(I can't take any credit for the almost perfect rotundity of this base; Emmet is the Minister for Shaping Pizza in our house.)
4) Spread a couple of tablespoons of sauce onto each base, then top your pizzas (still on the greaseproof paper) whatever way you like. If, like me, you just aren't arsed buying a proper peel, grab the nearest person and get them to hold two corners of the greaseproof paper taut, while you do the same, and carefully move the topped pizza onto the stone. You can remove the greaseproof paper after a few minutes. If you don't have a stone, just stick your pizza on a baking tray (without the greaseproof paper), top it there and then and stick the whole lot in the oven. It won't be as nice, though.
5) Once the first pizza has firmed up a bit, move it directly onto the top shelf (i.e., with no tray or anything under it) and repeat the whole process with your second pizza.
6) Serve as soon as they're ready, and commence nomming.
NB: The basil goes on top after the pizza comes out of the oven, otherwise it'll be black, papery and generally horrible.
*Hang on a second, why do I have to do the dough thing a whole day in advance? Yer having a giraffe, right?
Because it makes it way, way tastier. Allowing the dough to prove in the fridge overnight is known as using a long autolyse and it allows the water in the dough to break the natural sugars in the flour down more completely, giving a much more complex taste than a shorter, warmer process would. Try them both and see. Believe me, you'll go back to the overnight method.
What's this about barbequeing pizza?
If the weather allows, this is actually the quickest & tastiest way to cook pizza, and gives you the closest result to a wood-fired oven. Simply light the barbie and allow the flames to die down as usual. Take your untopped base (folding it into loose quarters is the easiest way to handle a floppy, raw base, by the way), stick it directly onto the bars and watch it like a hawk until you see bubbles beginning to form in the dough. Remove from the heat, top the cooked side (sparingly, as you have no upper heat source), then return it to the barbie and cook the underside. Fandabbydozey!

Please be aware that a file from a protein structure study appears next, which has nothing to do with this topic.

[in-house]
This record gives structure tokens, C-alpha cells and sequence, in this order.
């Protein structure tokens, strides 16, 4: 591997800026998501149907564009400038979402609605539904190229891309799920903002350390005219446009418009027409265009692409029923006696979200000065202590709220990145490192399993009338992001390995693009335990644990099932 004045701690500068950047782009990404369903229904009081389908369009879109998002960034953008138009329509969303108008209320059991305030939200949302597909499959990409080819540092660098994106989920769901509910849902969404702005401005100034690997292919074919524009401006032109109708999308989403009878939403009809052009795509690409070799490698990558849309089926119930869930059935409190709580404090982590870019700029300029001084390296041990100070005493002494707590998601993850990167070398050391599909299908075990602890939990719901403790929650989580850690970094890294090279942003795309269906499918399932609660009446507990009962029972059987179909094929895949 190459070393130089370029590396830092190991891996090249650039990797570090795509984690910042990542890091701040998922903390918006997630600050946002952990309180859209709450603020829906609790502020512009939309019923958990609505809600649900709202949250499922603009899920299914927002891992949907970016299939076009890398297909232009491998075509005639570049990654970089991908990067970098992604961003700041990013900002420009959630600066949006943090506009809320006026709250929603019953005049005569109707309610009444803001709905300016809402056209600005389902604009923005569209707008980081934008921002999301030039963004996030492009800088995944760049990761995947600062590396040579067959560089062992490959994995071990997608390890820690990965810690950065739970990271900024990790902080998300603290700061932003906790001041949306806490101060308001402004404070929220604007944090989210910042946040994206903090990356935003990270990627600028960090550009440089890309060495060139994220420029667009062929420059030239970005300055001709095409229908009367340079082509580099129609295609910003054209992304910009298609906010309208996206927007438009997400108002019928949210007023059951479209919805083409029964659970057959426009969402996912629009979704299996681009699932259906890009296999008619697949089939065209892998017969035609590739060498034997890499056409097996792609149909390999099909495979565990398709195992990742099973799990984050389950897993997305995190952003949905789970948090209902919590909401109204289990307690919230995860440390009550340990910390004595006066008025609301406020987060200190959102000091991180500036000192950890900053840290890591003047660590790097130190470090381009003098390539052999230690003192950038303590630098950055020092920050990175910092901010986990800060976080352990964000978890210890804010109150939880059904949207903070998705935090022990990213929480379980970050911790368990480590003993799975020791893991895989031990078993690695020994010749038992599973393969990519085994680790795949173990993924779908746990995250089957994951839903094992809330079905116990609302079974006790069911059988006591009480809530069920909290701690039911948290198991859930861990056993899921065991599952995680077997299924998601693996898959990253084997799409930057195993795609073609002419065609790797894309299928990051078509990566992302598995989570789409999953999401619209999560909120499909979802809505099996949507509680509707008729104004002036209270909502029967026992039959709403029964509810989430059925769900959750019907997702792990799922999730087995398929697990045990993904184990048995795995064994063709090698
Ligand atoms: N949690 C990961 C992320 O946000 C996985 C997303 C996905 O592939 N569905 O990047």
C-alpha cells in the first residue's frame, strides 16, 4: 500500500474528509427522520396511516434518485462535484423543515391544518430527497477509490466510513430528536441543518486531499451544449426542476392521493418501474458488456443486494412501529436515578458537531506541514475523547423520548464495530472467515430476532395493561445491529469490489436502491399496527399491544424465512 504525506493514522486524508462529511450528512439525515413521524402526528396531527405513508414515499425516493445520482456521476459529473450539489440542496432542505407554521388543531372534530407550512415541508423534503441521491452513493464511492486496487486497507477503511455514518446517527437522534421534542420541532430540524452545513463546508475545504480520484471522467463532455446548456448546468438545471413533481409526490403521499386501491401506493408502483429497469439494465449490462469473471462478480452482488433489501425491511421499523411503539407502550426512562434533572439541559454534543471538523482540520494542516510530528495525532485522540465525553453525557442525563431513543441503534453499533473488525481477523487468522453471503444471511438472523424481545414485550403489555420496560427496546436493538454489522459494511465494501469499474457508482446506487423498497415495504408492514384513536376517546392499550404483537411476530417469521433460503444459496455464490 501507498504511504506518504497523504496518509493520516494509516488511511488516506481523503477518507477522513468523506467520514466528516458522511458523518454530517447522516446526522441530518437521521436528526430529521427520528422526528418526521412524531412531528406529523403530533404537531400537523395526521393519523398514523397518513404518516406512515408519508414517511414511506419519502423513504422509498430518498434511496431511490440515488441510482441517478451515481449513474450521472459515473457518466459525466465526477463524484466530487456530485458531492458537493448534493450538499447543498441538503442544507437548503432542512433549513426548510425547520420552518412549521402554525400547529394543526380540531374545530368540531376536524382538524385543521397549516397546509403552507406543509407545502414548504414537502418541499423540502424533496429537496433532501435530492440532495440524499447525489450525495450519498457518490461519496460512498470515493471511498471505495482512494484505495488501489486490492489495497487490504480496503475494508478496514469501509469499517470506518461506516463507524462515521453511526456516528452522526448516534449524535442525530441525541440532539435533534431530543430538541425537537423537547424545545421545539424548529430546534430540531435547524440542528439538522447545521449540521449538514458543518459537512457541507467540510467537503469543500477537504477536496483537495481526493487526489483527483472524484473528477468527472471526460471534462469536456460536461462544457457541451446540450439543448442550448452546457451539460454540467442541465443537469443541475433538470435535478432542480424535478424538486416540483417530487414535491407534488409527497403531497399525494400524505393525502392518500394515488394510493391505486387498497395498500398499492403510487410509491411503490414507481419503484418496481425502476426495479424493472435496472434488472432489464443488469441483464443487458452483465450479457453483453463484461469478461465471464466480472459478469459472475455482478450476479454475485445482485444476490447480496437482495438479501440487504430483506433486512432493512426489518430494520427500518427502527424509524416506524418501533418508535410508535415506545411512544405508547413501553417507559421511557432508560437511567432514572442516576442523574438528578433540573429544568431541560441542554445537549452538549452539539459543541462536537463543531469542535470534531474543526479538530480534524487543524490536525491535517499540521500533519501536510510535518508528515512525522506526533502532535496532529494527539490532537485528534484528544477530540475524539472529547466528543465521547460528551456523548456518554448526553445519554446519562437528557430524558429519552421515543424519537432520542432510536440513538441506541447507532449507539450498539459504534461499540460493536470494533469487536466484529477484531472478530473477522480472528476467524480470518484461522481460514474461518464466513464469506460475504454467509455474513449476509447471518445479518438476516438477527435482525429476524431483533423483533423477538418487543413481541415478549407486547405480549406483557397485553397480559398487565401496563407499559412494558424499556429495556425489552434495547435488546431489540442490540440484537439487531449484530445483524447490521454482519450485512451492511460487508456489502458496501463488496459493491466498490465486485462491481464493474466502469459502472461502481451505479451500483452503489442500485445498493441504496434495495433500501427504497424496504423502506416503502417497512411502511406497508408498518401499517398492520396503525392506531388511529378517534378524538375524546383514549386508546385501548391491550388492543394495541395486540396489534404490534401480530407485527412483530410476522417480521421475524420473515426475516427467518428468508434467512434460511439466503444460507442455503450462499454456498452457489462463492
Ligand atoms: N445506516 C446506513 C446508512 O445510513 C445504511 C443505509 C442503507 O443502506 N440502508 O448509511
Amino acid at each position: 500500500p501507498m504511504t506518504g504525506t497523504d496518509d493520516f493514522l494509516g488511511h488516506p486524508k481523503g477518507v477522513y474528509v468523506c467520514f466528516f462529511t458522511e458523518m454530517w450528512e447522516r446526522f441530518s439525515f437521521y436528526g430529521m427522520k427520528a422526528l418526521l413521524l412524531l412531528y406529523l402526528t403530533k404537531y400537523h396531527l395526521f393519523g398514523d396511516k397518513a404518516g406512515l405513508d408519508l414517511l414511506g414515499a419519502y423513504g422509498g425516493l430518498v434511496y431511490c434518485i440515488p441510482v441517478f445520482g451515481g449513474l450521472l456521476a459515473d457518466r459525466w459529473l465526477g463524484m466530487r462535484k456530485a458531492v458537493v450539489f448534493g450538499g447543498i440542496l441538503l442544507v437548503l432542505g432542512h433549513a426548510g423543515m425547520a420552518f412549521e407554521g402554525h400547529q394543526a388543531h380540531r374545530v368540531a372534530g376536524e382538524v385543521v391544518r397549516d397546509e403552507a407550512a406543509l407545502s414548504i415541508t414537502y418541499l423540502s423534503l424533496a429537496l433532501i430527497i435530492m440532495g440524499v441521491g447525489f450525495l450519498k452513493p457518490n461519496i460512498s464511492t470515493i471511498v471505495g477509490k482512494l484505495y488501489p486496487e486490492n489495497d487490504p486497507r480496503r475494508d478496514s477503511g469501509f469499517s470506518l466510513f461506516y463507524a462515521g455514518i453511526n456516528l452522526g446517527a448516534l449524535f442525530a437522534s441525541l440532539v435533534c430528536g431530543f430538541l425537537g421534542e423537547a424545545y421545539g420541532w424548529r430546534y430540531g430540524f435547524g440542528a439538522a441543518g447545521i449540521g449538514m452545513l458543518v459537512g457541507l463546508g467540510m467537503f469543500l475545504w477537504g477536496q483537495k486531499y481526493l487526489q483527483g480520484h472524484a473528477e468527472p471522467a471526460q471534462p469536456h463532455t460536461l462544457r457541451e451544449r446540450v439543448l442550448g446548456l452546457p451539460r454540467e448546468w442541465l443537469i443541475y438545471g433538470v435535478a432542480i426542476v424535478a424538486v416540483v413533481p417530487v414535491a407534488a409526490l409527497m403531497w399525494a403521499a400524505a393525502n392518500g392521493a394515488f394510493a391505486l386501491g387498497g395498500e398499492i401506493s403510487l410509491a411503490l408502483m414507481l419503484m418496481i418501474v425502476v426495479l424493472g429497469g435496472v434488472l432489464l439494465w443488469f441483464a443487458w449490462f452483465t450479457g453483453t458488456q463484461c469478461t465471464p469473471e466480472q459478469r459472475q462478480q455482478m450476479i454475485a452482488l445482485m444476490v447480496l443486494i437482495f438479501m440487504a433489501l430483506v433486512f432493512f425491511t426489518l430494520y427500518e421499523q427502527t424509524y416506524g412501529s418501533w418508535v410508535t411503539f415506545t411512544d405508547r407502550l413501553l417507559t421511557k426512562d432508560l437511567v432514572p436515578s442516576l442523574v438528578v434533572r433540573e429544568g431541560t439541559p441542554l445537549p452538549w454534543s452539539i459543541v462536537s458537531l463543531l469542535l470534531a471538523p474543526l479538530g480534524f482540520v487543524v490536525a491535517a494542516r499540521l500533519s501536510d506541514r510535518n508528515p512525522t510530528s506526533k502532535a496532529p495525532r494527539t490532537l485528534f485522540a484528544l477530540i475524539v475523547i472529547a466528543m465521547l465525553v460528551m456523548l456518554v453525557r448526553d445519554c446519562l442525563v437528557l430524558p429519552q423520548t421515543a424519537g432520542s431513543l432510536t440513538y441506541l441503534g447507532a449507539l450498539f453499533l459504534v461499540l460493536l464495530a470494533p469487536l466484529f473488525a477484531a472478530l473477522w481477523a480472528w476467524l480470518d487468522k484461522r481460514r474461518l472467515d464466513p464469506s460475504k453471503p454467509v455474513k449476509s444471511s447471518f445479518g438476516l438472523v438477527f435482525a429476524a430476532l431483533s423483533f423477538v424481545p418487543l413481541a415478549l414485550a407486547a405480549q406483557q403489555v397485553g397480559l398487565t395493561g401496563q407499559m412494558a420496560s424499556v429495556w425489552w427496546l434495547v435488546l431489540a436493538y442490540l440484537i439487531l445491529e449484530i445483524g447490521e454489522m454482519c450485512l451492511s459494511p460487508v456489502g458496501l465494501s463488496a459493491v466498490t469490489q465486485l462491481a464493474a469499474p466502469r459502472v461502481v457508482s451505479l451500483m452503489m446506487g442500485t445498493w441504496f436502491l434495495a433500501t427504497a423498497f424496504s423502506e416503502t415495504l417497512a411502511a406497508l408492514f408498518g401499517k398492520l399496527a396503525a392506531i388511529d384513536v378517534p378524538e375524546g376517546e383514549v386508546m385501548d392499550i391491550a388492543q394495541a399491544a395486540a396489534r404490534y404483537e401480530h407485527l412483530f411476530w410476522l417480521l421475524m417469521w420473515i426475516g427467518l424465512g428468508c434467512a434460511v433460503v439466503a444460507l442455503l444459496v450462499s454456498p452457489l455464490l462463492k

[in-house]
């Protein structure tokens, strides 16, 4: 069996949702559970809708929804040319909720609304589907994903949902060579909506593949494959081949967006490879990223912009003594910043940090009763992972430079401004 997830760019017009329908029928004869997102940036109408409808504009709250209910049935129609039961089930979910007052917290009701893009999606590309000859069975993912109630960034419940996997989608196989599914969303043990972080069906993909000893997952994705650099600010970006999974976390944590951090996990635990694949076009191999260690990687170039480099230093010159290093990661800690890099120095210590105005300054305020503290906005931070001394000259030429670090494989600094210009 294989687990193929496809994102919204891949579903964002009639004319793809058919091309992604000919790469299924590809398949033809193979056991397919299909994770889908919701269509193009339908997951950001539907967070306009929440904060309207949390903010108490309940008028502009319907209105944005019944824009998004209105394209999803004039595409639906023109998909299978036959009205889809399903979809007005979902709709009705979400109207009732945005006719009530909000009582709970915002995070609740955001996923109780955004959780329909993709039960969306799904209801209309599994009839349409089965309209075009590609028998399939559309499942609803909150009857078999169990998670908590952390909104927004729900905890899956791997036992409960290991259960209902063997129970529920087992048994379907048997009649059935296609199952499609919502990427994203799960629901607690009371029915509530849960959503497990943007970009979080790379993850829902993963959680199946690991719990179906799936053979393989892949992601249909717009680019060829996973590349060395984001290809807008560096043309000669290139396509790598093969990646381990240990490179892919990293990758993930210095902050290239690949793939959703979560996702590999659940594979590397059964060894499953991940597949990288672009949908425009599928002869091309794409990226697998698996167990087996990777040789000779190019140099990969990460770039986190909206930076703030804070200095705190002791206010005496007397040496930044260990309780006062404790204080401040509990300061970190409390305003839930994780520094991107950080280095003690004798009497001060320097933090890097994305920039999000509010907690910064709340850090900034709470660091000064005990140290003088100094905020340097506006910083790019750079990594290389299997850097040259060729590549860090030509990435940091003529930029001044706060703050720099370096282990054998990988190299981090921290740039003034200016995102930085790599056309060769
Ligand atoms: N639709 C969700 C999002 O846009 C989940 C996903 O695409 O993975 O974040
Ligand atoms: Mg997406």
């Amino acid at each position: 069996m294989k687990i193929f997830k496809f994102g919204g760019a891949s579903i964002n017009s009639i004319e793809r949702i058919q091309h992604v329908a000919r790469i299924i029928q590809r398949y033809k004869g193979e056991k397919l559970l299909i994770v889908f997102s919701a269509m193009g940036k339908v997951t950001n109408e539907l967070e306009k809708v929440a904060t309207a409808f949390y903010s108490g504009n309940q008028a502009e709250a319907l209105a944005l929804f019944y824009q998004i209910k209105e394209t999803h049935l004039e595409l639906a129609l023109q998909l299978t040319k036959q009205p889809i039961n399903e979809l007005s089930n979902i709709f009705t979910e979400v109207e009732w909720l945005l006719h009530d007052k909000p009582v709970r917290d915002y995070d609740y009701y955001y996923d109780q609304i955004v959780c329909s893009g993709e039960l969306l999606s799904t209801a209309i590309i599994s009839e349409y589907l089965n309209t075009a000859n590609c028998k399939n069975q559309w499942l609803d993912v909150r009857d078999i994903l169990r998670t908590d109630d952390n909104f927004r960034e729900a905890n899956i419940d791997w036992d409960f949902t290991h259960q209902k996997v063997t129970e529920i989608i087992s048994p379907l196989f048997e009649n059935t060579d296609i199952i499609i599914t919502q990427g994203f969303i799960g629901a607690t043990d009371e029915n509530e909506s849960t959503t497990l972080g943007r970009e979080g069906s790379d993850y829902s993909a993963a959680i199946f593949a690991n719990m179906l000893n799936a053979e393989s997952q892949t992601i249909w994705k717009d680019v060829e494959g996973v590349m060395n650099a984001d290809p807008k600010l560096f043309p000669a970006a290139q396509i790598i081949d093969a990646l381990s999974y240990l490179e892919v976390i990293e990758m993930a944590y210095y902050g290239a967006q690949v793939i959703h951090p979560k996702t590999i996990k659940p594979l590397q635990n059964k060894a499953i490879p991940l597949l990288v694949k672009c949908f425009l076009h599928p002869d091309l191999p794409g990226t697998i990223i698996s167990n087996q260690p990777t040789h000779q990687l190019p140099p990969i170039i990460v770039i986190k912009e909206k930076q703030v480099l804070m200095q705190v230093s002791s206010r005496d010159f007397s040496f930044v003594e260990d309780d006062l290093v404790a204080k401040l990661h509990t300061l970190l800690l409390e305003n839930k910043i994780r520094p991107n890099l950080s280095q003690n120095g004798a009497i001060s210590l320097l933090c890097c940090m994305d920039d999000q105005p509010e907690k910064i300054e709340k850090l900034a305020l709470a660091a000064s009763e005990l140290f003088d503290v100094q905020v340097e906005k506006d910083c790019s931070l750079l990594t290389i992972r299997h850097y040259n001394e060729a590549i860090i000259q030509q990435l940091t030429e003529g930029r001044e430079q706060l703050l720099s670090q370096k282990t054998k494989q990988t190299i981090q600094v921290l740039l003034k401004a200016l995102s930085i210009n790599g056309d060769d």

More pizza tips & tricks
- If you're using balls of mozzarella (as opposed to the fake, grated stuff, which I had to use here cause they'd no fresh mozzarella in the shop), slice it and leave it between a few sheets of kitchen towel at the same time as you take your doughballs out of the fridge, otherwise it'll exude little puddles of water onto your pizza during the cooking. Unfortunately, but perhaps not altogether unsurprisingly, the reduced fat fresh mozzarella doesn't melt properly at all, so I wouldn't recommend using it.
- Mix a little pesto with some olive oil and brush the edges of your pizza crust with it & sprinke with sea salt before putting it in the oven.
- If you do end up buying a pizza stone, leave the pizza on it and bring the whole thing to the table - it'll keep the pizza warm and stop the base going soggy.
AND ONE MORE THING...
As much as I love Jamie Oliver's food, life is too short for all of this "never cut basil, always tear it" arseholery. Clearly, no-one ever showed him how to chiffonade basil, which is way quicker and easier and leaves you much more time to have a glass of wine while cooking. Never fear, though, for am I going to demonstrate right this very second:
1) Take a few similar-sized leaves of basil, rinse and dry them, then stack on top of eachother like so. I'm only using two, but you get the drift...
2) Roll the leaves up lengthways into a tight cylinder. Pretend you're a student making a rollie, if that floats your boat.
3) Cut the roll into narrow strips, crossways.
4) Loosen the strips up with your fingers and use as desired. Voila! You can now chiffonade basil. Well done.
Until tomorrow, peeps.